A combination of array CGH and PCR was utilized to map the putative breakpoints in five of the six probands (Fig. 2). The array CGH indicated the regions of chromosome 16 at which the breakpoints were located. PCR primers were then designed to span the breakpoints and the resulting PCR products sequenced (Table 2). Family 1 and family 2 showed identical MLPA patterns as well as virtually identical array CGH results. Sequencing of the breakpoint revealed that these two families harbored an identical 193 593 bp deletion encompassing the full sequence of CDH3 and extending to position IVS2+57 595 in CDH1. Family 3 was found to carry a 5671 bp deletion with breakpoints at position −3809 upstream of the CDH1 transcription start site (TSS) and at position IVS2+742 in CDH1. Family 4 harbored a 150 bp deletion encompassing the TSS of CDH1, with breakpoints located 125 bp upstream and 25 bp downstream of the TSS. Array CGH was not done for this proband since the PCR encompassing CDH1 exon 1 produced both a normal sized and a shorter band that was visible by dHPLC and further used to clone the breakpoints for the deletion by direct sequencing. Family 5 carried an 8078 bp deletion ranging from IVS13-2738 to 20 bp downstream of the stop codon of CDH1, as confirmed by long-range PCR using specific primers flanking the breakpoints (Fig. 3A). Family 6 was found to carry an 828 bp deletion ranging from IVS15+3097 to 223 bp downstream of the stop codon of CDH1 (Fig. 3B).

Figure 2.
Array CGH profiles obtained for HDGC families carrying large CDH1 deletions. Examples are shown for four of the six families. See Tables Tables22 and and33 for details on the deletion found in each family. Deletions are represented by ...
Figure 3.
Sequencing chromatogram of the mapped breakpoints in family 5 (A) and family 6 (B). Comparison with the human genome reference sequence. (A) Deletion of 8078 bp without insertion of P or N nucleotides. (B) Deletion of 828 bp and insertion of a triplet ...
Table 2.
Summary of HDGC families displaying CDH1 germline deletions

Bioinformatics analysis of breakpoints and deletion containing sequences

Assuming that deletions are more likely to occur due to recombination events, we analyzed the genomic sequences flanking the boundaries of these five deletions, which are predicted to constitute target regions for breaks and recombinations to occur. We performed a search for Alu elements which have been reported to mediate non-allelic recombination events in several other malignancies. Evidence for non-homologous end joining (NHEJ) and non-allelic homologous recombination (NAHR) has been described in atypical NF1 microdeletions. These deletions were traced back to short sequences with similarities to Alu elements near the deletion junction (22). Moreover, deletions in the PMP22 gene have been described to be a product of homologous recombination between AluS elements present in intronic regions of the gene (23). We also performed a search for the presence of cryptic sequences recognizable by the RAG1/2 recombinase near the breakpoints and the insertion of P and/or N nucleotides in the rejoining sites. Such sequence features, reminiscent of V(D)J recombination sites, are expected to indicate whether cleavage by the RAG1/2 recombinase may occur near these joining sites (24,25).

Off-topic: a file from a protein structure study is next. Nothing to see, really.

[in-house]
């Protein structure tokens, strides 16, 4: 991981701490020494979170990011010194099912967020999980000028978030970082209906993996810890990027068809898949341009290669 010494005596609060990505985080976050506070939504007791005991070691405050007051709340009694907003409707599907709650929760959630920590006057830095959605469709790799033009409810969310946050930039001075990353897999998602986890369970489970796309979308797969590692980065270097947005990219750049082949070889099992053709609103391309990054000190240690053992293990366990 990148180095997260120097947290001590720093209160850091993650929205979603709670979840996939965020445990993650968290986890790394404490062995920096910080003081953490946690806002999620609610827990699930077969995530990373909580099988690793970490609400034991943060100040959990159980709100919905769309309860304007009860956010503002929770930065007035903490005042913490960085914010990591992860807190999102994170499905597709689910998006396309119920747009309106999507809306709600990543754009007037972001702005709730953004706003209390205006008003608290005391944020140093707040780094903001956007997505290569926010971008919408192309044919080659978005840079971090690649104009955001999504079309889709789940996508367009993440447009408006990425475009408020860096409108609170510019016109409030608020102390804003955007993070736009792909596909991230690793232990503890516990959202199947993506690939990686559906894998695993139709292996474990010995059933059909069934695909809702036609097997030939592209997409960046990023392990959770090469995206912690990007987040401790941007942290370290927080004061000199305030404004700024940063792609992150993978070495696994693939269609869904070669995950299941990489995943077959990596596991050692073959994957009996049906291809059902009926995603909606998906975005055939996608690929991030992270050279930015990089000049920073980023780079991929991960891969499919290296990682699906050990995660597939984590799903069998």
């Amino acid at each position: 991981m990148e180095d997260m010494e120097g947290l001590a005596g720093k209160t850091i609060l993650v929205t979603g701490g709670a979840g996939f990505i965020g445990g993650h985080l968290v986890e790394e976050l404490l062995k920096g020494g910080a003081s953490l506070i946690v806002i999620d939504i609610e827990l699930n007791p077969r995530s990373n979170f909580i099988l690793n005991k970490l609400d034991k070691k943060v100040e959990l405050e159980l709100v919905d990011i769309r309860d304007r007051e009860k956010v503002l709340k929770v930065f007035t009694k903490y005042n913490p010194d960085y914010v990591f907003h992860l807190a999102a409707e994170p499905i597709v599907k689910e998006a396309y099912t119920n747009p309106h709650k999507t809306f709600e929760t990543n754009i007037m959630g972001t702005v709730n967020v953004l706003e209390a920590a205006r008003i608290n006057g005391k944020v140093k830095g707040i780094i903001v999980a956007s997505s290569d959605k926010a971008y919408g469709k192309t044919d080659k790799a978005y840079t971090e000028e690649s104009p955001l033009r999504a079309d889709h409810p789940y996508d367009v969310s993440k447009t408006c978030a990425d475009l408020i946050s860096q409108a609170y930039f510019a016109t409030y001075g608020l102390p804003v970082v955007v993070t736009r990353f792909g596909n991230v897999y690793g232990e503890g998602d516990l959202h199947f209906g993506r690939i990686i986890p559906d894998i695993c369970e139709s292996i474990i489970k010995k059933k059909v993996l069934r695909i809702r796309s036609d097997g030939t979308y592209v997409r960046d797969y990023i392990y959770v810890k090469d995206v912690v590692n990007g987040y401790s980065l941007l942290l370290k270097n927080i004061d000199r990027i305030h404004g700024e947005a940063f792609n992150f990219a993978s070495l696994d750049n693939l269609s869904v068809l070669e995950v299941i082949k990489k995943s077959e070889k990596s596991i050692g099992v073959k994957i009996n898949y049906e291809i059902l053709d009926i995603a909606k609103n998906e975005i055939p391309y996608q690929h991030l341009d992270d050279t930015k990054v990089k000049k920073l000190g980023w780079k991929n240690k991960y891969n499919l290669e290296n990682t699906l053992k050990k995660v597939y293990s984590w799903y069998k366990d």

In three families carrying two different deletions we found that deletions overlap Alu repeats (Table 3). In families 1 and 2, bearing the same deletion at chr16:67193822–67387415, both deletion boundaries fall within annotated Alu repeats, AluSp near the start and AluSg near the end. The sequences of the two repeats are highly similar (percentage identity >75%) (Table 3, Fig. 4A). In family 3, carrying a deletion at chr16:67324886–67330557, the start of the deletion maps inside an AluSx repeat while the end map into a repeat AluSg and, the sequences of these two repeats display an identity of ~80% (Table 3, Fig. 4B).

Figure 4.
Analysis of sequences flanking the deletion breakpoints. (A and B) Homology analysis of AluS type elements flanking deletions in families 1, 2 and 3. (C) Ensembl based scheme displaying the repetitive elements flanking the deletion in family 5.
Table 3.
Deletion coordinates and distance from deletion ends to the closest Alu containing sequences

For the deletion at chr16:67328695–67328844, present in family 4, an AluJo repeat is present 304 bp upstream from the start of the deletion, and another AluJo is present 1497 bp downstream the end of the deletion. The closest repeat external to the deletion is a MIR named MIRb, 1235 bp downstream of the end-point but no sequence identity can be seen in the −150/+50 and −50/+150 bp fragments centered, respectively, on the start and the end of the deletion. An interesting feature of this 150 bp deletion is the presence of microsinteny/microhomology around the breakpoints due to the presence of five nucleotides sequence (CTCTC) between the upstream and downstream breakpoints.